The coronary sinus is a collection of veins joined together to form a large vessel that collects blood from the heart muscle (myocardium). It delivers less-oxygenated blood to the right atrium, as do the superior and inferior venae cavae. It is present in all mammals, including humans.
Back (posterior) side of the heart, with coronary sinus (blue) labeled
Interior of heart, viewed anteriorly (opening of coronary sinus is labeled)
|Great cardiac vein
The name comes from the Latin corona, meaning crown, since this vessel forms a partial circle around the heart. The coronary sinus drains into the right atrium, at the coronary sinus orifice, an opening between the inferior vena cava and the right atrioventricular orifice or tricuspid valve. It returns blood from the heart muscle, and is protected by a semicircular fold of the lining membrane of the auricle, the valve of coronary sinus (or valve of Thebesius). The sinus, before entering the atrium, is considerably dilated - nearly to the size of the end of the little finger. Its wall is partly muscular, and at its junction with the great cardiac vein is somewhat constricted and furnished with a valve, known as the valve of Vieussens consisting of two unequal segments.
The coronary sinus runs transversely in the left atrioventricular groove on the posterior side of the heart. It is the distal portion of the great cardiac vein feeding into the right atrium.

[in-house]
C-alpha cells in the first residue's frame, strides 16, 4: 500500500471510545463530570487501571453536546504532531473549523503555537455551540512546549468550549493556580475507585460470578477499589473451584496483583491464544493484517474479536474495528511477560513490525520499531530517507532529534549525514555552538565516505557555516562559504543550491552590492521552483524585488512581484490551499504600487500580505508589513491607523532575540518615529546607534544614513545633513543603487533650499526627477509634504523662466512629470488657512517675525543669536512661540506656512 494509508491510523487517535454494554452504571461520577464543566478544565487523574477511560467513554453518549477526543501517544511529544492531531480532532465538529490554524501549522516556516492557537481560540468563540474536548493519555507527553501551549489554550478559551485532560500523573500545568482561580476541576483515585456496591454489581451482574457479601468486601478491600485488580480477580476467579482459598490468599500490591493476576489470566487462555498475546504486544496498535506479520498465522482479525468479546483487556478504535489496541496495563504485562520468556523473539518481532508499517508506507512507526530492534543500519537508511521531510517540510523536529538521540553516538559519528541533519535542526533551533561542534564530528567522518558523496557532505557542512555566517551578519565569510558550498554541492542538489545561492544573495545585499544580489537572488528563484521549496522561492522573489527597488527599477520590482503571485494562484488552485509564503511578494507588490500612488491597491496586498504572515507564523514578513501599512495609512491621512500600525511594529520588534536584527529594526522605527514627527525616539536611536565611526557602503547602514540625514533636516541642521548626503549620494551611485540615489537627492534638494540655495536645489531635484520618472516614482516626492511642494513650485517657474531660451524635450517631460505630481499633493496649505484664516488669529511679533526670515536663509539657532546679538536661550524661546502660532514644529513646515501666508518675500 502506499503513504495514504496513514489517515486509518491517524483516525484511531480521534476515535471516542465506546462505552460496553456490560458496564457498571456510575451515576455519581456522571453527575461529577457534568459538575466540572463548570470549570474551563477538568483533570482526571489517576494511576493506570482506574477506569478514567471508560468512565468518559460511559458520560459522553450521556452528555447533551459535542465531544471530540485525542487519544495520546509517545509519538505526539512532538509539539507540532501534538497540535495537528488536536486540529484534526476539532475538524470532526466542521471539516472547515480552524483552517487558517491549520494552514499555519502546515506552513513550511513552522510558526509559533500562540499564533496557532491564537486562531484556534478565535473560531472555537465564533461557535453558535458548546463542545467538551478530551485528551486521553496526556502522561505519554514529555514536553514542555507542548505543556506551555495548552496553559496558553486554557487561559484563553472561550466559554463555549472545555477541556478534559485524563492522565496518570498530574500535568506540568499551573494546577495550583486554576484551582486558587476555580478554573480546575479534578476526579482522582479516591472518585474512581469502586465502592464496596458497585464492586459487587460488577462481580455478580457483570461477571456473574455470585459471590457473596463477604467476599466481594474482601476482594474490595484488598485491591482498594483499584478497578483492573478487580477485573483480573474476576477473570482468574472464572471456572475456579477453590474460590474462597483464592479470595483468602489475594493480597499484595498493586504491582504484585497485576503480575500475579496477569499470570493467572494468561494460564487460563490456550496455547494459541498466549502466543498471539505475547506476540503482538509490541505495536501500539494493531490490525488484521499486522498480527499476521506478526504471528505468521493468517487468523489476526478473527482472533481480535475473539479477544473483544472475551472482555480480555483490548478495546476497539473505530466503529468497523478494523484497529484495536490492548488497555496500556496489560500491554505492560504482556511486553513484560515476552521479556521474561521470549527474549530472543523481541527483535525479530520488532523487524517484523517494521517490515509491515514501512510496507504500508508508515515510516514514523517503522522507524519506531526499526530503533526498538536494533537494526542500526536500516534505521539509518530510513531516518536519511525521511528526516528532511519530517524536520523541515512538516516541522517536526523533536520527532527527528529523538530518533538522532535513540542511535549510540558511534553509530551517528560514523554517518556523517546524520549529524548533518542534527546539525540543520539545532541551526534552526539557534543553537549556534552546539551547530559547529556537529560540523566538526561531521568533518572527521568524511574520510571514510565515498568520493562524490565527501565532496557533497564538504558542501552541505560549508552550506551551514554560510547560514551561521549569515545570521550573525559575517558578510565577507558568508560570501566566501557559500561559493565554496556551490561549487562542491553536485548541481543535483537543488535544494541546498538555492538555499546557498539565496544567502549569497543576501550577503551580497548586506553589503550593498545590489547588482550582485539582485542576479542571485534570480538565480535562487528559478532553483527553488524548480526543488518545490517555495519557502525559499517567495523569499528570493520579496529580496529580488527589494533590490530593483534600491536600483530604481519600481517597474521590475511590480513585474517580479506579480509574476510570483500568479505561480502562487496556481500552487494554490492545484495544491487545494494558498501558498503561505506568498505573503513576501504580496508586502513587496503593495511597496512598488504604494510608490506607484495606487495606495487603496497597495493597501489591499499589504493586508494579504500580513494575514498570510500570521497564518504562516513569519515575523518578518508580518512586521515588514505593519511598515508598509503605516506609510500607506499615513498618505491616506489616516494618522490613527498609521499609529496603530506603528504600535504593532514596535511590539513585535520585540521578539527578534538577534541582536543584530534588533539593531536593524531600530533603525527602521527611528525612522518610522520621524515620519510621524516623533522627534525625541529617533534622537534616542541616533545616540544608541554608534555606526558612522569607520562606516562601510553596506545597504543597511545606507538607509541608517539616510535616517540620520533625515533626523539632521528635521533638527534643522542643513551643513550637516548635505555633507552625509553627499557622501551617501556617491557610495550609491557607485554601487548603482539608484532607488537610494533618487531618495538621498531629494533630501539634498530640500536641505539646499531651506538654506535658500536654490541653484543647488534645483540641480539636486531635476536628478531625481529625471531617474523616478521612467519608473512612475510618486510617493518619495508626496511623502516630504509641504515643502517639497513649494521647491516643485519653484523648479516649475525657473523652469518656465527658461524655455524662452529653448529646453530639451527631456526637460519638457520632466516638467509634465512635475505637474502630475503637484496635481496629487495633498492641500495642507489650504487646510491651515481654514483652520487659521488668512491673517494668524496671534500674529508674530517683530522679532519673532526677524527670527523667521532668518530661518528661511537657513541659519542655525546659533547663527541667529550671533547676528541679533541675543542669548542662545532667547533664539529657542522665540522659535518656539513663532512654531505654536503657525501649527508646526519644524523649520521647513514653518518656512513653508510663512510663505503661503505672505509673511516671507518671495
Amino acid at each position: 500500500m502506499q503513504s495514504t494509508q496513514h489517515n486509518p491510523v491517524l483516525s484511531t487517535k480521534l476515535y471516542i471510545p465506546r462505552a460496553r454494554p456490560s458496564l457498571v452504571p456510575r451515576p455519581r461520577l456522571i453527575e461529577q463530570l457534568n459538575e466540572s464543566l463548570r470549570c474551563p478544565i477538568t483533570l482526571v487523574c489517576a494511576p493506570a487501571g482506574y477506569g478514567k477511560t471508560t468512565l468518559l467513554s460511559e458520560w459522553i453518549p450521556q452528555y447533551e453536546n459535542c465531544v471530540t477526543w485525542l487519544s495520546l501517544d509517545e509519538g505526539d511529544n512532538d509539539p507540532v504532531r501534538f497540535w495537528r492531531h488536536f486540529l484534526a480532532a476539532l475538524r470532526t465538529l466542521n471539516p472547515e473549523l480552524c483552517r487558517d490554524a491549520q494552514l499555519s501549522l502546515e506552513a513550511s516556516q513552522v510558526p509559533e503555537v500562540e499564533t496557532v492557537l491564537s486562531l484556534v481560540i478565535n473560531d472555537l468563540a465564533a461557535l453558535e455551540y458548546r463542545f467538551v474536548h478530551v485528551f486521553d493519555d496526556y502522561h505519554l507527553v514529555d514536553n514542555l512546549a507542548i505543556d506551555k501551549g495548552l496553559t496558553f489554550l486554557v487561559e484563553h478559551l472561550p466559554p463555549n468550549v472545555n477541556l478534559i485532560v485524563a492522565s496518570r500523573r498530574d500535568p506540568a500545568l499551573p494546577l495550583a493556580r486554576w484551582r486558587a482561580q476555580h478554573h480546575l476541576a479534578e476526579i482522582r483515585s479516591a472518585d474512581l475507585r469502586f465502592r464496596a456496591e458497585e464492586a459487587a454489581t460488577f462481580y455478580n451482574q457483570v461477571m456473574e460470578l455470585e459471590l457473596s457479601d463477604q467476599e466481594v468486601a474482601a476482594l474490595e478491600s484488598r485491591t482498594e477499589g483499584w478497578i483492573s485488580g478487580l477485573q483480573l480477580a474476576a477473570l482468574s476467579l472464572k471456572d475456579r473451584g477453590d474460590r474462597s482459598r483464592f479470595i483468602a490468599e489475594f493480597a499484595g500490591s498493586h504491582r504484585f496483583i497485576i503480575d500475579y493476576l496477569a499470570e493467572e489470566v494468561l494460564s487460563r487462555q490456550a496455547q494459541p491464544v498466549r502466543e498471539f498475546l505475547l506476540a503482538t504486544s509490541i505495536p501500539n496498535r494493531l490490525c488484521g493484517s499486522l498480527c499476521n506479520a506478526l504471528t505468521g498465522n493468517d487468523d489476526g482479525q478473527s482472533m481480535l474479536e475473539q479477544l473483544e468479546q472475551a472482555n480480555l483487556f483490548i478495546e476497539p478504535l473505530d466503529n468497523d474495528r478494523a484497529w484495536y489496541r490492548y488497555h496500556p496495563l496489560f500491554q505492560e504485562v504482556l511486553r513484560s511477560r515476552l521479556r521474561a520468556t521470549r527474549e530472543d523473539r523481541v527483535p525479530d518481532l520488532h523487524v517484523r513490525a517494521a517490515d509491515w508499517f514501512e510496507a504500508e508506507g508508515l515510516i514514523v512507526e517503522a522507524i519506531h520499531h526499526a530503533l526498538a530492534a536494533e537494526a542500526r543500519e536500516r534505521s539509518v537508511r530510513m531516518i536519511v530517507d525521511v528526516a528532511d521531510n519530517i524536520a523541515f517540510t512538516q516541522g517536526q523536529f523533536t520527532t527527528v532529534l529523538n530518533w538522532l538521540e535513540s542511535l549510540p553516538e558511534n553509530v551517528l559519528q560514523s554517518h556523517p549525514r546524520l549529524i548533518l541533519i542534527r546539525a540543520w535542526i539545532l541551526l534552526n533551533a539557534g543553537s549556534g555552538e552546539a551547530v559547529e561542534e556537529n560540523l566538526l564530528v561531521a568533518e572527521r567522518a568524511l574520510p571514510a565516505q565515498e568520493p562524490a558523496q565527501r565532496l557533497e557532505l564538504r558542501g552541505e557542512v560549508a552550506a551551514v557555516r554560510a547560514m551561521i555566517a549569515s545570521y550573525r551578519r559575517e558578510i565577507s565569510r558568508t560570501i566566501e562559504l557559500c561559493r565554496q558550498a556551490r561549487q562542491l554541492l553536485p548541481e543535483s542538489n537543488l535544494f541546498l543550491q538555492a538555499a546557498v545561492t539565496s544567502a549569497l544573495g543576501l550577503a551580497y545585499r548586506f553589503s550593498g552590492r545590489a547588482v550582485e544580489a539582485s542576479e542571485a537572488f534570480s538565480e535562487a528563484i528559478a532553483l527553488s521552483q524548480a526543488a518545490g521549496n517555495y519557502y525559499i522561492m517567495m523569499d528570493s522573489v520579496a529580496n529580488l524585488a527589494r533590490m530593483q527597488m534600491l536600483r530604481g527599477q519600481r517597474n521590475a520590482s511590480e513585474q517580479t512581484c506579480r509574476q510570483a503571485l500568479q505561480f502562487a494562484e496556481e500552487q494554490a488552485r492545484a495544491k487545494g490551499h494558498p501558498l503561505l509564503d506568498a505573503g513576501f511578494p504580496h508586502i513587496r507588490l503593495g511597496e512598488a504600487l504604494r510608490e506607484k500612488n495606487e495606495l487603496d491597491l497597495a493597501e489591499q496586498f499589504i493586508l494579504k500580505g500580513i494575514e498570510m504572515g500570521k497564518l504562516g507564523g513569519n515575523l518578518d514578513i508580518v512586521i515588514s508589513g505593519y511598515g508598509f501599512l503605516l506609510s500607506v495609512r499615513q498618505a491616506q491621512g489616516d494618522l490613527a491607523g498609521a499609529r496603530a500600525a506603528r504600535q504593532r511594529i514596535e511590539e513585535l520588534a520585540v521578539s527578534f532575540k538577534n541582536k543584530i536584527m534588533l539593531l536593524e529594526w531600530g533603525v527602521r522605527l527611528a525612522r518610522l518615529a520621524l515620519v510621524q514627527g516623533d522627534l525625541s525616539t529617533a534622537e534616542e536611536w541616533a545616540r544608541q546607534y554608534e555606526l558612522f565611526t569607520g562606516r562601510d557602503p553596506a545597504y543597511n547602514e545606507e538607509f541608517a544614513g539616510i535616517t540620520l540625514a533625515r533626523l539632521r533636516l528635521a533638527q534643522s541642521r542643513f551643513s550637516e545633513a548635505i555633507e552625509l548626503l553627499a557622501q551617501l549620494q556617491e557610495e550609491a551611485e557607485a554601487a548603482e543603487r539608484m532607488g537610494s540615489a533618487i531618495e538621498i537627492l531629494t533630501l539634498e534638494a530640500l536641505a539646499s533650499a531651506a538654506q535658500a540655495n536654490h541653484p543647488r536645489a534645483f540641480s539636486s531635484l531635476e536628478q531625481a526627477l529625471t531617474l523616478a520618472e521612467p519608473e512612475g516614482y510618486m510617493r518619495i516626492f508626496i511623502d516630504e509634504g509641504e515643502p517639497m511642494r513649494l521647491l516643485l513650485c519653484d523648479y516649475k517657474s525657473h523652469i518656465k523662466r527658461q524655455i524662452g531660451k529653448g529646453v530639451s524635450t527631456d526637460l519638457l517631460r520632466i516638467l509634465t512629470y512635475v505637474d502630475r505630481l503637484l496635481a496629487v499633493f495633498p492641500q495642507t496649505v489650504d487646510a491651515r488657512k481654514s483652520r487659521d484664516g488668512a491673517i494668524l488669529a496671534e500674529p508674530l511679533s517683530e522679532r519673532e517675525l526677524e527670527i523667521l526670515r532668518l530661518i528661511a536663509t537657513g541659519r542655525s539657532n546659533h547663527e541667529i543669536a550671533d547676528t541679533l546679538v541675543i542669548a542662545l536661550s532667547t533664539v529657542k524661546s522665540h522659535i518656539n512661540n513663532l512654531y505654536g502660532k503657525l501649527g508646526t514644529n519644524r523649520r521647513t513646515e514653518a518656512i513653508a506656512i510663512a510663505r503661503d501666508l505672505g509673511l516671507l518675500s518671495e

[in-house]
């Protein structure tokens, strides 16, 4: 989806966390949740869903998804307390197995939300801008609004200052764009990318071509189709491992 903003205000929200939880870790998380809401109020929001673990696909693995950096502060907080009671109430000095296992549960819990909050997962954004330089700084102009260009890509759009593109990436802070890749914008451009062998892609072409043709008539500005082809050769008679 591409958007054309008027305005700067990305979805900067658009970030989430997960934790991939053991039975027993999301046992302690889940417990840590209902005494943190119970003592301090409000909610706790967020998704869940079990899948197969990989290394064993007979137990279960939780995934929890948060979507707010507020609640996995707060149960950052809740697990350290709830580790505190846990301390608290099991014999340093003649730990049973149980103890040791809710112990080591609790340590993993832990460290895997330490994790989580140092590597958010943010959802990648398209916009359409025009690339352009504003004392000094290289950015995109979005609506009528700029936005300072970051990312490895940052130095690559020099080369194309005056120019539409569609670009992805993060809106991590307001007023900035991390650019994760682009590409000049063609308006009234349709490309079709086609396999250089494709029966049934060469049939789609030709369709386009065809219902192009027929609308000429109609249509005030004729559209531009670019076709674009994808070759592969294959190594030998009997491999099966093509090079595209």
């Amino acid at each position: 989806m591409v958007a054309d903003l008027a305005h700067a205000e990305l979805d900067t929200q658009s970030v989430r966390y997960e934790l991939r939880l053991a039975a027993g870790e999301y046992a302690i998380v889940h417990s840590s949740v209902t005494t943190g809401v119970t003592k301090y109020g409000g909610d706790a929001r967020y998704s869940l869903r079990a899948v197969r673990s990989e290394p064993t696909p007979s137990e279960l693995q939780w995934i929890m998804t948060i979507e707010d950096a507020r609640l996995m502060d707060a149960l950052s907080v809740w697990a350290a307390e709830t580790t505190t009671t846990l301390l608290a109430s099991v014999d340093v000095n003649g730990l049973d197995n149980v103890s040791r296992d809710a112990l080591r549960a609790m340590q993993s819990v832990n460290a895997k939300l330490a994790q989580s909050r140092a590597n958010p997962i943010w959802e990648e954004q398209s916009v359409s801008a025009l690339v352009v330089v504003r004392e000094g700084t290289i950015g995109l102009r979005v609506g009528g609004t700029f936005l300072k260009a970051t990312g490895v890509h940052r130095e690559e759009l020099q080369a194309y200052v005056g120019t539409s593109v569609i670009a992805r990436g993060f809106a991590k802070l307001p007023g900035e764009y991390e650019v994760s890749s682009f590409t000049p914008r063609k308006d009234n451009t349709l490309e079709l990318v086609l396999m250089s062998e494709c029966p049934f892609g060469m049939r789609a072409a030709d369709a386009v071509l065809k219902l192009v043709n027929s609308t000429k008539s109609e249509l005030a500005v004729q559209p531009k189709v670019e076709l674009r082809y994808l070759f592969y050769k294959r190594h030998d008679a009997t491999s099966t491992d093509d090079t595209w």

The valve of the coronary sinus is on the posterior, inferior surface of the heart, medial to the inferior vena cava opening, just superior to the septal leaflet of the tricuspid valve. The coronary sinus valve is also known as the Thebesian valve.
The coronary sinus receives blood mainly from the small, middle, great and oblique cardiac veins. It also receives blood from the left marginal vein and the left posterior ventricular vein. It drains into the right atrium.
The anterior cardiac veins do not drain into the coronary sinus but drain directly into the right atrium. Some small veins known as smallest cardiac veins drain directly into any of the four chambers of the heart.
- Diagram showing completion of development of the parietal veins.
- Posterior view of coronary circulation
- McAlpine, W. A. (2012). Heart and Coronary Arteries: An Anatomical Atlas for Clinical Diagnosis, Radiological Investigation, and Surgical Treatment. Springer Science & Business Media. ISBN 9783642659836.